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5 Key Ingredients of a Performance Culture

Image of Audrey Ganey
Audrey Ganey

A well-thought out performance management program is a critical component of any organization’s HR Department, especially those that value feedback, growth, and overall employee development. Elements of such programs allow for the individual and supervisor to evaluate the employee against the company’s values and performance metrics, as well as set goals and discuss career tracking.  

At their worst, traditional performance management programs have consisted solely of the Annual Performance Review: a summary of the employee’s performance over the past 12 months, written from the perspective of the supervisor. More modern performance management programs have evolved to include peer input and self-evaluations, and some programs have abandoned the annual ceremony altogether.  

Verys’ approach to performance management is ever-evolving. Some elements are more progressive, while others are tried-and-true. Included below are the five elements of the Verys Performance Management System that we believe allow us to provide regular and real-time feedback to our people, with the ultimate goal of helping them to develop as professionals and provide an exceptional experience for our clients. 

  1. Ongoing Dialogue 

We believe feedback should be provided in real-time, as well as at regular intervals. If there is an opportunity to coach an employee through a challenging situation, or provide positive reinforcement to an observed behavior, the employee should be informed at the soonest appropriate moment. Feedback that influences employee performance should not be limited to a formal performance review meeting or confined to a document that lives in the employee’s personnel file. By providing a space for an ongoing dialogue between each employee and their supervisor, there is no question in the employee’s mind as to how they are performing at any point in the year.  

  1. 360 Feedback 

As in most organizations, Verys employees engage with a variety of stakeholders as they do their work. This includes colleagues and direct reports, a team lead or manager, company leadership, clients, prospective clients, and more. To provide our people with an accurate picture of their performance, we elicit feedback from the various groups each employee touches. Additionally, we ask each employee to complete a self-evaluation as part of the annual review and project roll-off process. It can be a useful exercise to compare one’s selfevaluation with that of their peers, supervisor, or client. In many scenarios the feedback is consistent across each group, however, there are times this is not the case and areas for growth are illuminated.  

  1. Performance & Attitude Competencies 

How performance is measured, and the qualities the company values, varies by organization. Ideally, employee and employer should have a shared understanding of expectations and what exceptional performance looks like at the start of the relationship. At Verys, we have defined both performance and attitude competencies that serve as benchmarks for feedback. • Performance Competencies are role specific. They’re the qualities we measure for any group of individuals performing the same type of job (e.g. Software Engineer, Designer, etc.). • Attitude Competencies are role agnostic. These are the qualities we value in our employees regardless of the type of position they hold or job they perform. A well-defined set of attitude competencies allows us to engage in feedback conversations surrounding an employee’s “fit” within our company values and culture.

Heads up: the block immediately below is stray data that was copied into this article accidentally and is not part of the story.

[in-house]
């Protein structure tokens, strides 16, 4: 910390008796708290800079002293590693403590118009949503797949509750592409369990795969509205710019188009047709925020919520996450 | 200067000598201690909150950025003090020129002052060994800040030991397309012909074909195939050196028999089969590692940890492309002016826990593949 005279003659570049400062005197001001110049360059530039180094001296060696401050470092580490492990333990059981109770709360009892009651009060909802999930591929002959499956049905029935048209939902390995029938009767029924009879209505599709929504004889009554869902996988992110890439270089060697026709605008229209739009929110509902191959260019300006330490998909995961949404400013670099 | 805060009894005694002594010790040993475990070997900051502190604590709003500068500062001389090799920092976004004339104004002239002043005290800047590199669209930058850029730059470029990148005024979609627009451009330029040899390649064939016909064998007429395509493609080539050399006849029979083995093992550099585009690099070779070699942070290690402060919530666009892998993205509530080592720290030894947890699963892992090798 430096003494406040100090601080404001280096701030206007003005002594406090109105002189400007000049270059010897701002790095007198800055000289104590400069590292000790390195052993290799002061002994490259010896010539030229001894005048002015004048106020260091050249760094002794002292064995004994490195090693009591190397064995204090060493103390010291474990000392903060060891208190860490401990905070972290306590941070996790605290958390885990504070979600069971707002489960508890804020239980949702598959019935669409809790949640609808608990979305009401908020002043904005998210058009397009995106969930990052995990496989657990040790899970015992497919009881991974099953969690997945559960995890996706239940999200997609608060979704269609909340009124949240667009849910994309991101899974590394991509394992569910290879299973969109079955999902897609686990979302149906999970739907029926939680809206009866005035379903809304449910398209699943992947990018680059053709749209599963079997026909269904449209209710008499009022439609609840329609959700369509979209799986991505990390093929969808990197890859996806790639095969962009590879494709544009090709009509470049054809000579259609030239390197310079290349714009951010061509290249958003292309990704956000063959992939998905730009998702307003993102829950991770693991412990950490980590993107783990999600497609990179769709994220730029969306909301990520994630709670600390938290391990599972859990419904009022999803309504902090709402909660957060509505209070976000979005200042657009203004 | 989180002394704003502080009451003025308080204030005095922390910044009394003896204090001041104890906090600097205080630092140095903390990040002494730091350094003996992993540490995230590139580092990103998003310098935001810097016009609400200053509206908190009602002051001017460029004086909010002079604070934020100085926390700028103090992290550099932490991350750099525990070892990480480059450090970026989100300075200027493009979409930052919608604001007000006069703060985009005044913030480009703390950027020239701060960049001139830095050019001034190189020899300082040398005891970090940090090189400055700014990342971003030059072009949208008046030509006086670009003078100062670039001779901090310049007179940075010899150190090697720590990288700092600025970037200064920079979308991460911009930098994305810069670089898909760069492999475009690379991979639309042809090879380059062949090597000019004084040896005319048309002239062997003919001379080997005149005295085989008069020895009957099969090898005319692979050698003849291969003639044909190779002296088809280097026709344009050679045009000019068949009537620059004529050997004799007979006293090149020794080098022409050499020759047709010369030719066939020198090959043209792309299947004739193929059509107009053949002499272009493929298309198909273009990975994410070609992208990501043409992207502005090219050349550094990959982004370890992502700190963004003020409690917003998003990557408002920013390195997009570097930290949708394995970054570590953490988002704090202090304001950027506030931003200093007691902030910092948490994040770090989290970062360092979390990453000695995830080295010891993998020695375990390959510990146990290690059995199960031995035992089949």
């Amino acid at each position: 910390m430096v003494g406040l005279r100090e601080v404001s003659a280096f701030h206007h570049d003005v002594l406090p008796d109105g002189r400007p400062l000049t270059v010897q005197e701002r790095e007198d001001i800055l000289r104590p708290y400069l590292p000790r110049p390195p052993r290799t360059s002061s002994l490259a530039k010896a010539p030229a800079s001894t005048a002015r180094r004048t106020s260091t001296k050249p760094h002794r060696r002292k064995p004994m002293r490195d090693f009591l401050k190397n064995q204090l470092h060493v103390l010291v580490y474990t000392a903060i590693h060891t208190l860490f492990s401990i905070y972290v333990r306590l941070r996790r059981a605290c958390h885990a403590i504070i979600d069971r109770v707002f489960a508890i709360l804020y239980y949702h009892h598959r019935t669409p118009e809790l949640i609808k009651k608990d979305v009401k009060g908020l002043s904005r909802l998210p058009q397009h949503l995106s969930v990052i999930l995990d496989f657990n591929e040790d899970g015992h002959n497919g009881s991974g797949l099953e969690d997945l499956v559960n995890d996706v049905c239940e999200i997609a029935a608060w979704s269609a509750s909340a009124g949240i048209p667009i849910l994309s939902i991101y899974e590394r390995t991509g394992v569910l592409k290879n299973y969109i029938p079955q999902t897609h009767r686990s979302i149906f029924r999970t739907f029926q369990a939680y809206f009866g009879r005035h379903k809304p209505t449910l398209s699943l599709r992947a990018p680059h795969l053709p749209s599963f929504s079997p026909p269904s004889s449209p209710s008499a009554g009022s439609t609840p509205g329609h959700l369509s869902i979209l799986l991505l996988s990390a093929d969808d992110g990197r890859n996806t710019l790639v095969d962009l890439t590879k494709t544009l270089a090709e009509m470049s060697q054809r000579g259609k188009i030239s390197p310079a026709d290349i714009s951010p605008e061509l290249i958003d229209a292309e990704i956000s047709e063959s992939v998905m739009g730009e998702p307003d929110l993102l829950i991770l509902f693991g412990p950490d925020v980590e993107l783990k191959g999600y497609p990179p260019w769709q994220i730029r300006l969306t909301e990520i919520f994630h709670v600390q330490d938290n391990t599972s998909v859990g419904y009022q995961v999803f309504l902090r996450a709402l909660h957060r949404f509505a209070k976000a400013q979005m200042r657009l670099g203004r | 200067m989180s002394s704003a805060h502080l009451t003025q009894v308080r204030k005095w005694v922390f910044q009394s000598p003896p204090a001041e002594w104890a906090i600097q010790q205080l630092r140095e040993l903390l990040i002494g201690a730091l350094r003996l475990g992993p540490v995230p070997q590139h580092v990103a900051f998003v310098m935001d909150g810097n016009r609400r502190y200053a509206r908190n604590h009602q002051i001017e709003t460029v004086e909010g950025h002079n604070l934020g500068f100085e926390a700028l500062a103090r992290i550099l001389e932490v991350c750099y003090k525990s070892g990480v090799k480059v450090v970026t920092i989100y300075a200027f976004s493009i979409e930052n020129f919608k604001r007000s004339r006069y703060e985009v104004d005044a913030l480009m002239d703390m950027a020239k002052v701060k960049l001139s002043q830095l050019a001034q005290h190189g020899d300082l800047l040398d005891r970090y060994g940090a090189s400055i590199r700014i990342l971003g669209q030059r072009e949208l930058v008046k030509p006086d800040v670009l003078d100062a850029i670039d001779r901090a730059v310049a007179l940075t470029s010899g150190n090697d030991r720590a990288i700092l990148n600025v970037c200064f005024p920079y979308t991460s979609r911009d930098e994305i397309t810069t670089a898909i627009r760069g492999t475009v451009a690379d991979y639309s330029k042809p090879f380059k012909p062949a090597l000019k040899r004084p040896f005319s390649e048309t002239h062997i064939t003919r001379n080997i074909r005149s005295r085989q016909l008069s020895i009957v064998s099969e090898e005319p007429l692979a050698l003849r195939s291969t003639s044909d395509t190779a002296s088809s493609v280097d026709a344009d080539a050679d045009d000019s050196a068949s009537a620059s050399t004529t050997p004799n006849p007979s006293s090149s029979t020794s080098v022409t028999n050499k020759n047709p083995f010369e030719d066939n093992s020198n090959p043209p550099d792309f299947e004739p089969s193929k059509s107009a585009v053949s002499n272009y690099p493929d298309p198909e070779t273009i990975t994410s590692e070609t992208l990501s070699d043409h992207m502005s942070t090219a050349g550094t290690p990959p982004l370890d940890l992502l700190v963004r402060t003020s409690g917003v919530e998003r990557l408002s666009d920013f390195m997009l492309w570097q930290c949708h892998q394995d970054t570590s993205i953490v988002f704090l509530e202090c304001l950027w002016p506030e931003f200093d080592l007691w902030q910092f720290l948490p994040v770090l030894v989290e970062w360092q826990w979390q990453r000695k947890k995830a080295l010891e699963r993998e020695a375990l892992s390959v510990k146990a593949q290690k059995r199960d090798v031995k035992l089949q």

1. Actionable 

A good performance management program should inspire action, both on the part of the employee and the employer. Reviewing an employee’s performance should give all parties involved actionable items that are intended to foster the employee’s professional growth. Our annual reviews include reviewing last year’s goals (met or not?... why or why not?); setting new goals (and identifying what needs to be done in order for this goal to be achieved); and identifying training or other professional supports that will set the employee up for success. Investing the time with each employee to set and track goals, and providing the necessary resources to support each goal, increases employee retention and adds value to the services being provided to the client. Action leads to wins all around.  

  1. Honest

Kim Scott, former Google and then Apple Exec, coined the term “radical candor” when she was developing a course on how to be a good boss. Radical candor is the simple idea that in order to be a good boss, you have to “care personally and challenge directly.” Another way to put it: care enough to be honest. A ceremonious performance review process that lacks meaningful, honest feedback is a waste of everyone’s time. As professionals who value quality and craftsmanship, we want to know how we can be better. We crave candid feedback. Likewise, feedback delivered without compassion or care risks stripping people of their dignity. At Verys, we are committed to delivering honest feedback because we care deeply about our people. 


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